Shamkir: All games drawn, Anand misses big chance

by Antonio Pereira
3/31/2019 – The 2019 edition of the Gashimov Memorial in Shamkir kicked off with all games drawn in the first round — much like last year, when the first decisive game came in round four. That does not mean there was no fighting in the Azeri town, however, as Teimour Radjabov put pressure on Magnus Carlsen and Vishy Anand had David Navara against the ropes during most of their encounter. | Photo: Official site

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A half point for everyone

The tournament in memory of Vugar Gashimov has reached its sixth edition. For a fourth time, World Champion Magnus Carlsen is leading an ever increasingly strong line-up. The first version had reached Category XXII, with a 2780 rating average, although it included only six players. This year, the ten-player single round robin is only two points short in average (2778) and includes six players from the top 10.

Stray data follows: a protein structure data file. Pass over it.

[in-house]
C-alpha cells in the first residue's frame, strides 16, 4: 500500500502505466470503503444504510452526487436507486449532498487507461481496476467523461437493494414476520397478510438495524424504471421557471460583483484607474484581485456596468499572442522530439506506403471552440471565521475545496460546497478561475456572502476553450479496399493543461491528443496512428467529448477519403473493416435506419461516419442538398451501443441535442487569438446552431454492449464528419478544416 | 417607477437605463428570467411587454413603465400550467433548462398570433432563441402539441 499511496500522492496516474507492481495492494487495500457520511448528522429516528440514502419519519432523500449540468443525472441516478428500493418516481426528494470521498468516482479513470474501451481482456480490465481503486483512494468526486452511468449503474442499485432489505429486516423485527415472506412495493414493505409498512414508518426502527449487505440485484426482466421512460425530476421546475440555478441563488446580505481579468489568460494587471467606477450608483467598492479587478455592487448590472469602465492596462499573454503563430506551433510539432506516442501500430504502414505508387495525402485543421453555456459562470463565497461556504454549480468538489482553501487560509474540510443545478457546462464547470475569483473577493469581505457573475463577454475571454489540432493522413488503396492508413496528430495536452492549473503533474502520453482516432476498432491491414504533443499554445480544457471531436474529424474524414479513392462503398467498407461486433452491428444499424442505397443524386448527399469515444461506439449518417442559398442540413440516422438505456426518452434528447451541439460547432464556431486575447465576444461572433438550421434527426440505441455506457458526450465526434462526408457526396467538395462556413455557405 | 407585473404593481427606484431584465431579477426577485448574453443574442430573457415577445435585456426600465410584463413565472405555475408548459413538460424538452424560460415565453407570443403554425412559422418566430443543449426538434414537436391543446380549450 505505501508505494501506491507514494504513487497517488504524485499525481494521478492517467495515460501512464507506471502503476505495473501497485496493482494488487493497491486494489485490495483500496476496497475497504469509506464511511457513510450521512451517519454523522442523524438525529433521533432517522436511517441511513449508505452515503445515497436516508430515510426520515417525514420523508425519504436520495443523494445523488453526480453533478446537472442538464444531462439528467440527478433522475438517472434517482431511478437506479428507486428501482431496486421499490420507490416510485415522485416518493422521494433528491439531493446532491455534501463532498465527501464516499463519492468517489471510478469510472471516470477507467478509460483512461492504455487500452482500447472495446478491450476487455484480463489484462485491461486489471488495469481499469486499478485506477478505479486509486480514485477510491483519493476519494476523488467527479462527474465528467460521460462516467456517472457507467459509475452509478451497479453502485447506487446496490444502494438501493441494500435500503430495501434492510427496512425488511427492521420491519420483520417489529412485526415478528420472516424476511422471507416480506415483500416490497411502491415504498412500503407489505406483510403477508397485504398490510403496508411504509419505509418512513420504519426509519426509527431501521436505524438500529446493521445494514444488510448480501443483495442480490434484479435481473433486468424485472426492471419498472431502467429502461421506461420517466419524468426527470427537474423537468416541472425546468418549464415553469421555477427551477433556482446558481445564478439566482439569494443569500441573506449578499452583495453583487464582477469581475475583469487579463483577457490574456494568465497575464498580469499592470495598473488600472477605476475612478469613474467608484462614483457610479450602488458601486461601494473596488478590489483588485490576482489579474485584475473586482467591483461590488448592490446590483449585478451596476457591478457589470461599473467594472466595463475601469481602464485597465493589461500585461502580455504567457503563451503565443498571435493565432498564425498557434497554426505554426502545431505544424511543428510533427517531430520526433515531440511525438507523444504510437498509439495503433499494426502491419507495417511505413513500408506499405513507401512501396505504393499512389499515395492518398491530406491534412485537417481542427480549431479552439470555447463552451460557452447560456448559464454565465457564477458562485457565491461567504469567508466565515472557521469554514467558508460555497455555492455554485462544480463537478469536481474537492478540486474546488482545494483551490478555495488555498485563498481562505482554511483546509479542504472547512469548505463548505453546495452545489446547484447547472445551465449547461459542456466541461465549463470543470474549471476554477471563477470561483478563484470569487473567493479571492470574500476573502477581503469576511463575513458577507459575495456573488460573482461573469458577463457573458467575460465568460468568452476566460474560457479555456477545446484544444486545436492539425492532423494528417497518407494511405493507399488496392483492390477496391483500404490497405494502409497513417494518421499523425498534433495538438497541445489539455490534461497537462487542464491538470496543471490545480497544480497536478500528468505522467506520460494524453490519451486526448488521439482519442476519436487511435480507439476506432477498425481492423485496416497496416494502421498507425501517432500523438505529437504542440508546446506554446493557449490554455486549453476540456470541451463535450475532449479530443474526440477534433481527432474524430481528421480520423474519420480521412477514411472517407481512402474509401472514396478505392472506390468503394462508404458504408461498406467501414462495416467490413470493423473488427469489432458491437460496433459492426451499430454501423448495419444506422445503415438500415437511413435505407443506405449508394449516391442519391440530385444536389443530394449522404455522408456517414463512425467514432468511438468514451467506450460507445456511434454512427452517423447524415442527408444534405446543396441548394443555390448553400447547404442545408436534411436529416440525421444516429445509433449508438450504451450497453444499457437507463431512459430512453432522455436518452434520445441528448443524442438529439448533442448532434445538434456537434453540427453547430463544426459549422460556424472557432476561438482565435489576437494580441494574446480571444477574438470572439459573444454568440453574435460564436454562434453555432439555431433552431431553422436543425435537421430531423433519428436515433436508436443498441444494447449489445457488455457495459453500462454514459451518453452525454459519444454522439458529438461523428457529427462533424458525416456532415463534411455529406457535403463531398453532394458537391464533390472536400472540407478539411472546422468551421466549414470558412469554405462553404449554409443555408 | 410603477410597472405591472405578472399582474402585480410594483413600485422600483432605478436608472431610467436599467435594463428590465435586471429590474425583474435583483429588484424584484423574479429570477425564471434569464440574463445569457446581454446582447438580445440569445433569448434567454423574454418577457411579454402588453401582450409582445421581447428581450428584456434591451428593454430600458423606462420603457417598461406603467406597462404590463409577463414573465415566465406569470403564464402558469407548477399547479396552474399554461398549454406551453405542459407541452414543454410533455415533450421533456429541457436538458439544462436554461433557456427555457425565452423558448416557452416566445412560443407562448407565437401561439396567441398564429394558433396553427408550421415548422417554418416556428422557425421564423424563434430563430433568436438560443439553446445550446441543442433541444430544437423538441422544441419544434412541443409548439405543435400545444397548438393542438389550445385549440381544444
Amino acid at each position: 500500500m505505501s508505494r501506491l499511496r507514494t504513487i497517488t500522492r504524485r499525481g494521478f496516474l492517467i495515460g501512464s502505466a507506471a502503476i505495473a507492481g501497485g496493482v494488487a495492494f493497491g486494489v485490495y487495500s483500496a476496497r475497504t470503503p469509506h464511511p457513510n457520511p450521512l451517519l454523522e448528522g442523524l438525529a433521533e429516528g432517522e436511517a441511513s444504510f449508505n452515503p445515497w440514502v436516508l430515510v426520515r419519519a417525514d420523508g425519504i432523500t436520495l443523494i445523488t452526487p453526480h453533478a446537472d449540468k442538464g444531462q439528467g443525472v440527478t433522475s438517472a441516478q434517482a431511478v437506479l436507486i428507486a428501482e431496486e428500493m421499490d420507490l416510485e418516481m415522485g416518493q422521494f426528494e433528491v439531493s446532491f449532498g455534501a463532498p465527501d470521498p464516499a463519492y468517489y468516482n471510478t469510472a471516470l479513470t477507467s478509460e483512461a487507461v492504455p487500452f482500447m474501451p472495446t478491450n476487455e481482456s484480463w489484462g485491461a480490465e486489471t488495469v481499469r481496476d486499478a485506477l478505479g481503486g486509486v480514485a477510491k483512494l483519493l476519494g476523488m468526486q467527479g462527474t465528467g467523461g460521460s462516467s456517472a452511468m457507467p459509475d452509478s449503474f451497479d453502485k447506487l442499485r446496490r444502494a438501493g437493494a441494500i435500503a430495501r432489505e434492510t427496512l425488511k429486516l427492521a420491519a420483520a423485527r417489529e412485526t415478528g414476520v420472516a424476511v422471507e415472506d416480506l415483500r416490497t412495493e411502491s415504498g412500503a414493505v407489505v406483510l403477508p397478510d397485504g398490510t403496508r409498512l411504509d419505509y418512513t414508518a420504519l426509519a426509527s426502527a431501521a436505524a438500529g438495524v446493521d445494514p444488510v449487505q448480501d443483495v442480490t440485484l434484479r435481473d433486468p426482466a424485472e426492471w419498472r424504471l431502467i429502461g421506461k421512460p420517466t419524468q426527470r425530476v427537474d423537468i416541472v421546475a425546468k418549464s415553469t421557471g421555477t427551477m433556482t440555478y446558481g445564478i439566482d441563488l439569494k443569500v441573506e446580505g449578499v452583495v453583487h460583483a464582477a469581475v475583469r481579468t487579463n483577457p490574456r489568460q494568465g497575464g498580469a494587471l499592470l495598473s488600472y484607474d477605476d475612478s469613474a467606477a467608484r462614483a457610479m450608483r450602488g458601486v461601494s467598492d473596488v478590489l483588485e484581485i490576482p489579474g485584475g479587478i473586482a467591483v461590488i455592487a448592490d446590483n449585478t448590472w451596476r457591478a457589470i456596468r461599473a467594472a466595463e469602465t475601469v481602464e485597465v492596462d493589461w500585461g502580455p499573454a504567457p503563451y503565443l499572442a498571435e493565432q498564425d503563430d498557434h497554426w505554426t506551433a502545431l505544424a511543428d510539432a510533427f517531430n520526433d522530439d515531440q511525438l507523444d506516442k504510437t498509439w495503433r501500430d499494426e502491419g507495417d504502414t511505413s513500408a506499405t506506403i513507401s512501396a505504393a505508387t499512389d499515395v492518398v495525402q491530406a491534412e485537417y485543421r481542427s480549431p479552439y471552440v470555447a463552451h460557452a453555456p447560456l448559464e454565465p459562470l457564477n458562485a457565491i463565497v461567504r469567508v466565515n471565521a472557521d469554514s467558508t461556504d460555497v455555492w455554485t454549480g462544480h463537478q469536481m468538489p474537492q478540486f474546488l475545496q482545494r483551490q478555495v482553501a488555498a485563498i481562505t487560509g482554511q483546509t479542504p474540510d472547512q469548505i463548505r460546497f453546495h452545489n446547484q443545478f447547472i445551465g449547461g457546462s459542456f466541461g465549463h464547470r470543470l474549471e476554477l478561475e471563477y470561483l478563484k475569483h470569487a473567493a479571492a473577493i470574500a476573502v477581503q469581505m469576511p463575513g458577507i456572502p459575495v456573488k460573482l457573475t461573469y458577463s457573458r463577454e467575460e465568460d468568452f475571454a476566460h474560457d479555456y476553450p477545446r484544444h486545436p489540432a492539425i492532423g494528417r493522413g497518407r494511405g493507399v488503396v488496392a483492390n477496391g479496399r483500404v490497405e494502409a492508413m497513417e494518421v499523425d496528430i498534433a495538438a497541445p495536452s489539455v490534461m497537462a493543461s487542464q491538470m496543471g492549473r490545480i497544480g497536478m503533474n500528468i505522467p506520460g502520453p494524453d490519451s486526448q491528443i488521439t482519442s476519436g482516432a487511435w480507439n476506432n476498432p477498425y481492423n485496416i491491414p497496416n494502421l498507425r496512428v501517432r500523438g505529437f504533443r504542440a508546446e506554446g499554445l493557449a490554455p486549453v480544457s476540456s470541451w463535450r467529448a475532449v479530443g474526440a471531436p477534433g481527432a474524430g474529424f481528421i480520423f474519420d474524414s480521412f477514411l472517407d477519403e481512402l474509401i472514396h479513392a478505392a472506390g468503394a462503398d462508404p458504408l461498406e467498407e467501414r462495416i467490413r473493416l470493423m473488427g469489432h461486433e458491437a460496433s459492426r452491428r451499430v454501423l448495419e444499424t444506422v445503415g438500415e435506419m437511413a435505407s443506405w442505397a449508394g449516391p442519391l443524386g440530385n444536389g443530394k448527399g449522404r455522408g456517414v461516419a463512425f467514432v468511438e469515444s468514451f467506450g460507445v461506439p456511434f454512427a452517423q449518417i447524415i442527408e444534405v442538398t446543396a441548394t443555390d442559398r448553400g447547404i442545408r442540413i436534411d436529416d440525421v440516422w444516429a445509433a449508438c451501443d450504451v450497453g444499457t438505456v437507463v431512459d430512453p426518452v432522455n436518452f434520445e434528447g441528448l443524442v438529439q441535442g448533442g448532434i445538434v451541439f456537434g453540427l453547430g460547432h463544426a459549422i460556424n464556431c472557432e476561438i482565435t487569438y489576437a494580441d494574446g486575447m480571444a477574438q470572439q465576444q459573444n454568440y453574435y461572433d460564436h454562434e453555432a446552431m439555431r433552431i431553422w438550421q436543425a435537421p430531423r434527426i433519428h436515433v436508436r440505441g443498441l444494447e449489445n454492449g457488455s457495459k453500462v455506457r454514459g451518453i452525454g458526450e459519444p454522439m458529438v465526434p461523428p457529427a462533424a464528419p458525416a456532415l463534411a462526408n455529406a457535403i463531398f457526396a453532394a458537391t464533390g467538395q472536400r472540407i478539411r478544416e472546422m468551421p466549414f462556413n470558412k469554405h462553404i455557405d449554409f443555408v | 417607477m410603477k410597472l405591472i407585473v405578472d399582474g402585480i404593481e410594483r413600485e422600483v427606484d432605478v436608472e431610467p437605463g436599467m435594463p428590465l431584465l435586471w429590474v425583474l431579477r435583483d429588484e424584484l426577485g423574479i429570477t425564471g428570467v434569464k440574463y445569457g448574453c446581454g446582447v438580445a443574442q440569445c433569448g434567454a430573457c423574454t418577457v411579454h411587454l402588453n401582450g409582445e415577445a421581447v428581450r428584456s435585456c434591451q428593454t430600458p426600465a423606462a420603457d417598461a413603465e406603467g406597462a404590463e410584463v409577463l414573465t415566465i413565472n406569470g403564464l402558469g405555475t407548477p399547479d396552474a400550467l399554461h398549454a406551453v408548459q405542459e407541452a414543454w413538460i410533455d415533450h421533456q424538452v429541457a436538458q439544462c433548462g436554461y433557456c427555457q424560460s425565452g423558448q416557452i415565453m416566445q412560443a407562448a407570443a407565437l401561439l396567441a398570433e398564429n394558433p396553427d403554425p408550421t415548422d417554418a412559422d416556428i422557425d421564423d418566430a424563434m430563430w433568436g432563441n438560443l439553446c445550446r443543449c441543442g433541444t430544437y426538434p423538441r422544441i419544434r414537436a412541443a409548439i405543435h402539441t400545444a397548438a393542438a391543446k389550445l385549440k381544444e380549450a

Round-up Show

Results from Round 1

 

The first game to finish was Alexander Grischuk vs. Shakhriyar Mamedyarov. The Berlin Defence with 5.e1 was tried yet again in an elite encounter, and the players followed recent theory until move 19. The fight kept going despite the total absence of imbalances until move 37, when the much expected peace treatise was signed in an almost perfectly symmetrical position.

Alexander Grischuk

Grischuk will arrive well rest in round two | Photo: Official site